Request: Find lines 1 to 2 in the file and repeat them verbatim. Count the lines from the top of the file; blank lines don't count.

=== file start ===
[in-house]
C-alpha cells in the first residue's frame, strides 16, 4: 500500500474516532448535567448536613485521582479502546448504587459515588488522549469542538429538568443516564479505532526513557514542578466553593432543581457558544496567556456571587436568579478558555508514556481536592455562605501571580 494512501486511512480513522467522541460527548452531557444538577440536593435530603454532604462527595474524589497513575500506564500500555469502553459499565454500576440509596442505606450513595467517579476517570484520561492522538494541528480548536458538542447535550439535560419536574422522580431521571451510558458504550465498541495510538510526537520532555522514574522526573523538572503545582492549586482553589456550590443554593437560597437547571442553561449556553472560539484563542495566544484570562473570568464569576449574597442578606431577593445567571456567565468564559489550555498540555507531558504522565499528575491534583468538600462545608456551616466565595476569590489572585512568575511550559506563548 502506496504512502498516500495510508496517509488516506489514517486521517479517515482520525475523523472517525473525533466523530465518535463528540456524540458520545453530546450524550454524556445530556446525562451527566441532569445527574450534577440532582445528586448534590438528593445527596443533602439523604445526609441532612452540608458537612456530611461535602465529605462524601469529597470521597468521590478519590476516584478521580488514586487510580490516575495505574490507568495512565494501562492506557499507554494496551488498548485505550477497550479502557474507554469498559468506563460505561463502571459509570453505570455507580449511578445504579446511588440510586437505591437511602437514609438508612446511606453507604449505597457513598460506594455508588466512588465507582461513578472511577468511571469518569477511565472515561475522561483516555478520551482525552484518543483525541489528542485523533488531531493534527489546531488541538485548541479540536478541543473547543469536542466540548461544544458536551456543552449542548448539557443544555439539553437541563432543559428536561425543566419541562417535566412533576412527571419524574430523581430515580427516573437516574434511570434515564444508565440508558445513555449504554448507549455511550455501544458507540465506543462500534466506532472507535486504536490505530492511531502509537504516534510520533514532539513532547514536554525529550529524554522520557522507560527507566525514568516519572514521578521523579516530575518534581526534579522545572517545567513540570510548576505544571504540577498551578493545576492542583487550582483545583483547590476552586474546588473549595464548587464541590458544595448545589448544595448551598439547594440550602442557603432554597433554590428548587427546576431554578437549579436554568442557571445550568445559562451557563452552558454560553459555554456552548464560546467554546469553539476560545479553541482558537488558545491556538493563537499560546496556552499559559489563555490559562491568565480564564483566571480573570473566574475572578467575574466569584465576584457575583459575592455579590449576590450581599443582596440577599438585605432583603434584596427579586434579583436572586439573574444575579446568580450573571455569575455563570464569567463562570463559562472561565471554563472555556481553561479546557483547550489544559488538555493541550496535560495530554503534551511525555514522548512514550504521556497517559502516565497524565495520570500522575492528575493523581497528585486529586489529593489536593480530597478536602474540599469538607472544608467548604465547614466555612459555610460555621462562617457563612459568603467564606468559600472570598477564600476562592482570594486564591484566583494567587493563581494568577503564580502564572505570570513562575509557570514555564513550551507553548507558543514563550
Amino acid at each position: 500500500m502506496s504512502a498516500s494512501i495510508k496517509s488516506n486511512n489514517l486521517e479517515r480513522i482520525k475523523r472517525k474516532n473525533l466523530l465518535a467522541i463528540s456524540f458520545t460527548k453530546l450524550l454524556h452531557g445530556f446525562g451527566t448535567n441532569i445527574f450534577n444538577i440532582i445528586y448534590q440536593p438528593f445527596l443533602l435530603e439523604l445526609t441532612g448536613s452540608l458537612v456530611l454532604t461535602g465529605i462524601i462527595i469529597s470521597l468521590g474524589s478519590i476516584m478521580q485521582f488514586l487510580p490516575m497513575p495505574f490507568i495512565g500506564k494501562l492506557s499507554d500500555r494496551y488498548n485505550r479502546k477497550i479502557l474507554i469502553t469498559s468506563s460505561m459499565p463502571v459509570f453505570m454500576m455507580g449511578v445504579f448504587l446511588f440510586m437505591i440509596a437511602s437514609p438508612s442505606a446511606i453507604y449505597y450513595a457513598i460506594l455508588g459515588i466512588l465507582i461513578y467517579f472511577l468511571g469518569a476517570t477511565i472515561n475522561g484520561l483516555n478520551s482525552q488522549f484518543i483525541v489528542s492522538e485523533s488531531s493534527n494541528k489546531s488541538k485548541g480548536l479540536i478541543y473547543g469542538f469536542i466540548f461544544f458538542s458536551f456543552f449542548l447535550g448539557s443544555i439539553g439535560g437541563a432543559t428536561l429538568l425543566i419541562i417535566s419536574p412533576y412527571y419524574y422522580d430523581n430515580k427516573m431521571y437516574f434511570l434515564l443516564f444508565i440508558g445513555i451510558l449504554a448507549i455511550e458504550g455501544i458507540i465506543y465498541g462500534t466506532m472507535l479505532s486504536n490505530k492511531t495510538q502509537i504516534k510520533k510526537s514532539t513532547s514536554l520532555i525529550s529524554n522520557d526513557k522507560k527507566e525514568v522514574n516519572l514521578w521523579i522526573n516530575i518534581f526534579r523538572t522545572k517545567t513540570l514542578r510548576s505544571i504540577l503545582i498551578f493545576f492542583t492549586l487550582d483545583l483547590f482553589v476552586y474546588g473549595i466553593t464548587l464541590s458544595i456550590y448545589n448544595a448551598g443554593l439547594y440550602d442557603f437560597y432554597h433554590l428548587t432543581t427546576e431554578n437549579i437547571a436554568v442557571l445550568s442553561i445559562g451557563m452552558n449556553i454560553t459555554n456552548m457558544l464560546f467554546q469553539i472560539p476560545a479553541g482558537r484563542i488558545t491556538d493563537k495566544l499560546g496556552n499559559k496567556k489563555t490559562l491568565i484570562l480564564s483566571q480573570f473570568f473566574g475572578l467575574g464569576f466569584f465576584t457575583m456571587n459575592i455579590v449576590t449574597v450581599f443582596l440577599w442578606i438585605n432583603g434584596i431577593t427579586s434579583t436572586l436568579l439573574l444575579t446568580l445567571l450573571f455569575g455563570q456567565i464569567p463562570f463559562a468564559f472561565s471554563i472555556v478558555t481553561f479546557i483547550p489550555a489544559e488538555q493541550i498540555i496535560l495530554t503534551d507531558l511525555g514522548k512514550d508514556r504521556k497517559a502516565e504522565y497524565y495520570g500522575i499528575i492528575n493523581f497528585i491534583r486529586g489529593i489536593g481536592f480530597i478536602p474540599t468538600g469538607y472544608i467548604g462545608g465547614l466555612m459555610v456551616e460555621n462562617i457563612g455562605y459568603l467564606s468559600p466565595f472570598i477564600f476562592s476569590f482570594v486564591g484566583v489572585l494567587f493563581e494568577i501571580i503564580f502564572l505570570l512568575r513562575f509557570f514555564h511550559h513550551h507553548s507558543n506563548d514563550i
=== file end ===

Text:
[in-house]
C-alpha cells in the first residue's frame, strides 16, 4: 500500500474516532448535567448536613485521582479502546448504587459515588488522549469542538429538568443516564479505532526513557514542578466553593432543581457558544496567556456571587436568579478558555508514556481536592455562605501571580 494512501486511512480513522467522541460527548452531557444538577440536593435530603454532604462527595474524589497513575500506564500500555469502553459499565454500576440509596442505606450513595467517579476517570484520561492522538494541528480548536458538542447535550439535560419536574422522580431521571451510558458504550465498541495510538510526537520532555522514574522526573523538572503545582492549586482553589456550590443554593437560597437547571442553561449556553472560539484563542495566544484570562473570568464569576449574597442578606431577593445567571456567565468564559489550555498540555507531558504522565499528575491534583468538600462545608456551616466565595476569590489572585512568575511550559506563548 502506496504512502498516500495510508496517509488516506489514517486521517479517515482520525475523523472517525473525533466523530465518535463528540456524540458520545453530546450524550454524556445530556446525562451527566441532569445527574450534577440532582445528586448534590438528593445527596443533602439523604445526609441532612452540608458537612456530611461535602465529605462524601469529597470521597468521590478519590476516584478521580488514586487510580490516575495505574490507568495512565494501562492506557499507554494496551488498548485505550477497550479502557474507554469498559468506563460505561463502571459509570453505570455507580449511578445504579446511588440510586437505591437511602437514609438508612446511606453507604449505597457513598460506594455508588466512588465507582461513578472511577468511571469518569477511565472515561475522561483516555478520551482525552484518543483525541489528542485523533488531531493534527489546531488541538485548541479540536478541543473547543469536542466540548461544544458536551456543552449542548448539557443544555439539553437541563432543559428536561425543566419541562417535566412533576412527571419524574430523581430515580427516573437516574434511570434515564444508565440508558445513555449504554448507549455511550455501544458507540465506543462500534466506532472507535486504536490505530492511531502509537504516534510520533514532539513532547514536554525529550529524554522520557522507560527507566525514568516519572514521578521523579516530575518534581526534579522545572517545567513540570510548576505544571504540577498551578493545576492542583487550582483545583483547590476552586474546588473549595464548587464541590458544595448545589448544595448551598439547594440550602442557603432554597433554590428548587427546576431554578437549579436554568442557571445550568445559562451557563452552558454560553459555554456552548464560546467554546469553539476560545479553541482558537488558545491556538493563537499560546496556552499559559489563555490559562491568565480564564483566571480573570473566574475572578467575574466569584465576584457575583459575592455579590449576590450581599443582596440577599438585605432583603434584596427579586434579583436572586439573574444575579446568580450573571455569575455563570464569567463562570463559562472561565471554563472555556481553561479546557483547550489544559488538555493541550496535560495530554503534551511525555514522548512514550504521556497517559502516565497524565495520570500522575492528575493523581497528585486529586489529593489536593480530597478536602474540599469538607472544608467548604465547614466555612459555610460555621462562617457563612459568603467564606468559600472570598477564600476562592482570594486564591484566583494567587493563581494568577503564580502564572505570570513562575509557570514555564513550551507553548507558543514563550